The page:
Academic Exchange Quarterly      Winter  2010    ISSN 1096-1453    Volume  14, Issue  4

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Building a Web-Based Community of Practice

Elizabeth L. Hardman, DePaul University

Elizabeth Hardman, Ph.D. is an Assistant Professor in the Department of Special Education and Counseling

 

Abstract

This paper examines the challenges specific to building communities of practice in special education and describes how Web 2.0 technology was deployed to engage distributed stakeholders in the reproduction of evidenced-based inclusive practices in special education. The project met with moderate success during its first year but also yielded some unexpected results that bear important implications for teacher education in general.

 

Introduction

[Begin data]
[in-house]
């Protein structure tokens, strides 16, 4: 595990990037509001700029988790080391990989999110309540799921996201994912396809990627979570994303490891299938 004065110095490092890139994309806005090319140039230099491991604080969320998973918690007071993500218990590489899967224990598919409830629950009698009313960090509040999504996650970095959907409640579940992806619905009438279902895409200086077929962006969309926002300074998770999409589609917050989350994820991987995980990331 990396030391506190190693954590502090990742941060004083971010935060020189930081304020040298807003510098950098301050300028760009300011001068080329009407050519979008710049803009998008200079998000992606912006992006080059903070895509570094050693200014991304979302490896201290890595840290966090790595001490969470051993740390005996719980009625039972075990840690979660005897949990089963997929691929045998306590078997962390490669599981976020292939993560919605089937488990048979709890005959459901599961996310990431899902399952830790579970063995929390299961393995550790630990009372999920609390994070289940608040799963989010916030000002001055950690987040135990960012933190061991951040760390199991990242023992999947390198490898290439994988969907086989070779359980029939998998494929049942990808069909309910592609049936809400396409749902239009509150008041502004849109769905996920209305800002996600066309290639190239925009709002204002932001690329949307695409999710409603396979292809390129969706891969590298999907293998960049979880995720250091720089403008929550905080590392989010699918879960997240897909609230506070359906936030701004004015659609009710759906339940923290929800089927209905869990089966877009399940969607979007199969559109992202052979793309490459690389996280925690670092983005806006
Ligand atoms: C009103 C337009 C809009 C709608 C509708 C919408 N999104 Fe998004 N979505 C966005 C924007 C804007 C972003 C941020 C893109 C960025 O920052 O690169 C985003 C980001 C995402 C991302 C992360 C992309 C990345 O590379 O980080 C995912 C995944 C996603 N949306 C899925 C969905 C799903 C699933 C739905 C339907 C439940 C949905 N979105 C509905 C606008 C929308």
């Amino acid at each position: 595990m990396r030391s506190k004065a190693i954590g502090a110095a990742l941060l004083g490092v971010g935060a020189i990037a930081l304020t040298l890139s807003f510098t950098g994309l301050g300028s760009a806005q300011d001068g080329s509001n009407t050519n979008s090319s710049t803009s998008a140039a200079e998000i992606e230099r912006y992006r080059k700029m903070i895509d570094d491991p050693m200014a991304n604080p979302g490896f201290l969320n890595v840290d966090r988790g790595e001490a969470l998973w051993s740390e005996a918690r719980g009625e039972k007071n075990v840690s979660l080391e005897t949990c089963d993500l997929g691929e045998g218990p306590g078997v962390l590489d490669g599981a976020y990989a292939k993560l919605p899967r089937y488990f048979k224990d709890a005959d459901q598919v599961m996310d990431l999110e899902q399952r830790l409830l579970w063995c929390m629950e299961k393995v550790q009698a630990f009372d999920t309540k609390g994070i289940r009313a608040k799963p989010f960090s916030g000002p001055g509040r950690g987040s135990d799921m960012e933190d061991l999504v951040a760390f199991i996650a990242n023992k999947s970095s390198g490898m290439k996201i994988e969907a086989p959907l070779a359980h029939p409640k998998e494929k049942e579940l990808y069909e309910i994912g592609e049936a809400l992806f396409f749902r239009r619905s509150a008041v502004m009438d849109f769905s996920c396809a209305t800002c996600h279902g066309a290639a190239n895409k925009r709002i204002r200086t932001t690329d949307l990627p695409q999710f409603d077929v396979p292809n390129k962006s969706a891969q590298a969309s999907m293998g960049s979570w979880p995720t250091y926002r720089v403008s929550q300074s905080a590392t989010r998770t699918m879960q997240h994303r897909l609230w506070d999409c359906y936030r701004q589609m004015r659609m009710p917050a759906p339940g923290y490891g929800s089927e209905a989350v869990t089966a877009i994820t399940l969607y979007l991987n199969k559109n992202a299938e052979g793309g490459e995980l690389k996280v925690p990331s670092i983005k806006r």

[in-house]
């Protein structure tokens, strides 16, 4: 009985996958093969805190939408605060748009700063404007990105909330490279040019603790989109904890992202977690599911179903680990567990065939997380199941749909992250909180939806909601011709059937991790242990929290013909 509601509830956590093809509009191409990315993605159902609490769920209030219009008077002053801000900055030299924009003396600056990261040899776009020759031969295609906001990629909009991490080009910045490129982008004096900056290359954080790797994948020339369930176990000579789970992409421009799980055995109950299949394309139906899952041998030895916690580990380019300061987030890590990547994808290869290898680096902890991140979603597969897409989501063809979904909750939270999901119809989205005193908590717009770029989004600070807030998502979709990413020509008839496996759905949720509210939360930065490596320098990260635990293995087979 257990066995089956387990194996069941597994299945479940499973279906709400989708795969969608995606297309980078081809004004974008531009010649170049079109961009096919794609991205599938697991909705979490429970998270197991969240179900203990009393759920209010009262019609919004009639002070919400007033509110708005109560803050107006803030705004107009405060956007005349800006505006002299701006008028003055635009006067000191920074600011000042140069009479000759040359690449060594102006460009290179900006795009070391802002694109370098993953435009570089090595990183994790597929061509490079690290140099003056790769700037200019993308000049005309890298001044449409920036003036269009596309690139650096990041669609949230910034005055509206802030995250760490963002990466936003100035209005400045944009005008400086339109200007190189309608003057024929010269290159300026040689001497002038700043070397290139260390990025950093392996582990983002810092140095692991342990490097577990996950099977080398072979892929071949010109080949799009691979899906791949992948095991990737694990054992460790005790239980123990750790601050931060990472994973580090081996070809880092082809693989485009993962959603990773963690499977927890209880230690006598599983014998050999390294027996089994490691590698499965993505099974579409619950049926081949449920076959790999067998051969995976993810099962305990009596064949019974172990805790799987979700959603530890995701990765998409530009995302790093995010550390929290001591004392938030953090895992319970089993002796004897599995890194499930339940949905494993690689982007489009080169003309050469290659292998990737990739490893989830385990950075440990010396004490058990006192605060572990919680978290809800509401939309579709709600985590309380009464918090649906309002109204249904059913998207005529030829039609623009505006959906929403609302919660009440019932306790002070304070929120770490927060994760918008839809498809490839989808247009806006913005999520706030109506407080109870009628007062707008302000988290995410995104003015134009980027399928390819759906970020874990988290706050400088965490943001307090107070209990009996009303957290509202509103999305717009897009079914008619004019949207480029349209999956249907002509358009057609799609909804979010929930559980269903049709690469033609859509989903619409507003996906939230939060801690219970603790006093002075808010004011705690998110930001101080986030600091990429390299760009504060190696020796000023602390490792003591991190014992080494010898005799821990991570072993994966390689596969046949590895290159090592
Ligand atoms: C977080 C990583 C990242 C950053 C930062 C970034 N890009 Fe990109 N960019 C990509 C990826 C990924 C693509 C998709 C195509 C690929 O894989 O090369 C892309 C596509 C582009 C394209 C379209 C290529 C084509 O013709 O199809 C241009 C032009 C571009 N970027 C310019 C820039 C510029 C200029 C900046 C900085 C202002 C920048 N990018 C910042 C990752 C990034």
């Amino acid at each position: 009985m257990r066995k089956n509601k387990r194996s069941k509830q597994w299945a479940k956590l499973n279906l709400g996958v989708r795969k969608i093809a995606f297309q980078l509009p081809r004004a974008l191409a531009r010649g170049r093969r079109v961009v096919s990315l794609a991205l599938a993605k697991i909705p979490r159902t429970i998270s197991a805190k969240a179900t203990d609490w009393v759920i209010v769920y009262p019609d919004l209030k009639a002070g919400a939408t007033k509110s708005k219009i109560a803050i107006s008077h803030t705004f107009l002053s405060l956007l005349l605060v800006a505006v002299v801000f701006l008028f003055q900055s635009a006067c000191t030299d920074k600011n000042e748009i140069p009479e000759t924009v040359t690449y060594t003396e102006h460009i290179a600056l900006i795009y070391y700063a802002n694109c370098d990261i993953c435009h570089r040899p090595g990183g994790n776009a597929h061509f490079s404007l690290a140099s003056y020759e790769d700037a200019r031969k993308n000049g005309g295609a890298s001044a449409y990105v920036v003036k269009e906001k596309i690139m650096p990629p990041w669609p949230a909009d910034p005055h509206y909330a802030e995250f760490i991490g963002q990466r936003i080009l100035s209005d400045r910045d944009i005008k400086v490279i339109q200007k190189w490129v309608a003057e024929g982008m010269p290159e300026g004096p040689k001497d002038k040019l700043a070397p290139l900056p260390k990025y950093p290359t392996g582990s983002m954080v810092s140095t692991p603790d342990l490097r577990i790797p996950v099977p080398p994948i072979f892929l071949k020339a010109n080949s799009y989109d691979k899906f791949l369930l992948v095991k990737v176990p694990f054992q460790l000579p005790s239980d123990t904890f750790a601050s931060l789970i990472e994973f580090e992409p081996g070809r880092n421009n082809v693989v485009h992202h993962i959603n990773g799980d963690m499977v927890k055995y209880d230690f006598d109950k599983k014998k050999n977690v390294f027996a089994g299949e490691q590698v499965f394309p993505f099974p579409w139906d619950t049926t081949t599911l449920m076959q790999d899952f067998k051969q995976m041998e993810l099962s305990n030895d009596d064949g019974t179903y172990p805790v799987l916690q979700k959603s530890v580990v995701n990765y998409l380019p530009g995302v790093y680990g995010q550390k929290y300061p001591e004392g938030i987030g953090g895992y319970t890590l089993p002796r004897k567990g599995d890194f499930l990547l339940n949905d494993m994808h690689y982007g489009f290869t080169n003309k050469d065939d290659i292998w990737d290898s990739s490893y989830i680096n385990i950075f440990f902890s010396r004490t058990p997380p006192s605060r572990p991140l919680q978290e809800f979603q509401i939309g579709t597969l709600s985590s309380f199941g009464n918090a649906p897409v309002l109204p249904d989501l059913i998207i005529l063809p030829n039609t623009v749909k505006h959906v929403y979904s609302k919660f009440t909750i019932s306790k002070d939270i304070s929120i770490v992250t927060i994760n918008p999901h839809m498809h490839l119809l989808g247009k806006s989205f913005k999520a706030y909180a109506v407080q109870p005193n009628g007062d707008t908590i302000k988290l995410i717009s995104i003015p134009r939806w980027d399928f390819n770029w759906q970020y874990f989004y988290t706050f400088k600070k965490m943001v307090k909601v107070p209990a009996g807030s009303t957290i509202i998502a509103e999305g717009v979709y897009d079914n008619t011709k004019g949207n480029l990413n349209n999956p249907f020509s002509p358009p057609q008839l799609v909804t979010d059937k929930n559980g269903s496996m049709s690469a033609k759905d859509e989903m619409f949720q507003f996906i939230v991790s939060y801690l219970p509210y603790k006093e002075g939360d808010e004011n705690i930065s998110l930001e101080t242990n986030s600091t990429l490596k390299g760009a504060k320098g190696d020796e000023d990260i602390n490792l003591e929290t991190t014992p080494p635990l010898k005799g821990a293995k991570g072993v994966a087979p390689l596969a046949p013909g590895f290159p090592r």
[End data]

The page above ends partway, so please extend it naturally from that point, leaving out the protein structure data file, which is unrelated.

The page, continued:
The mastery of pedagogy is of critical importance in the development of quality special education teachers (Blanton, Sindelar, & Correa, 2006). Special educators are expected to be active and resourceful in seeking to understand how language, culture, and familial backgrounds interact with exceptional conditions to impact studentsí academic and social abilities, attitudes, values, interests, and career options in kindergarten through twelfth grade classrooms that include students across thirteen disabilities categories with widely ranging educational abilities (e.g., National Council for the Accreditation of Teacher Education, [NCATE], 2008; Vaughn, Bos, & Schumm, 2011). The practice of special education is defined by the principle of inclusion, a principle that is best satisfied when general and special educators collaboratively engage in a shared practice to meet the needs of every student in the general education classroom. That means that special educators must claim membership in at least two professional learning communities, one with their school-based general education colleagues and another with their discipline-based colleagues (e.g., McKenzi, 2009; Vaughn et al.; Leko & Brownell, 2009). Yet teacher attrition research indicates that this may rarely be the case since large numbers of novice and experienced special educators leave their classrooms annually feeling isolated and ill prepared to meet the demands of practice (Boe & Cook, 2006). In fact, the number of teaching vacancies that occur each year is so large that it far outstrips the number of newly qualified graduates to occupy those positions (McLeskey & Billingsley, 2008). Novices are among the most likely to leave although the probability of staying increases given opportunities to participate in carefully designed professional development activities nested in a supportive working environment (Little & King, 2008; Sindelar, Brownell, & Billingsley, 2010). Without such support, they will probably follow the many that went before them and leave their classrooms feeling isolated and ill prepared for practice.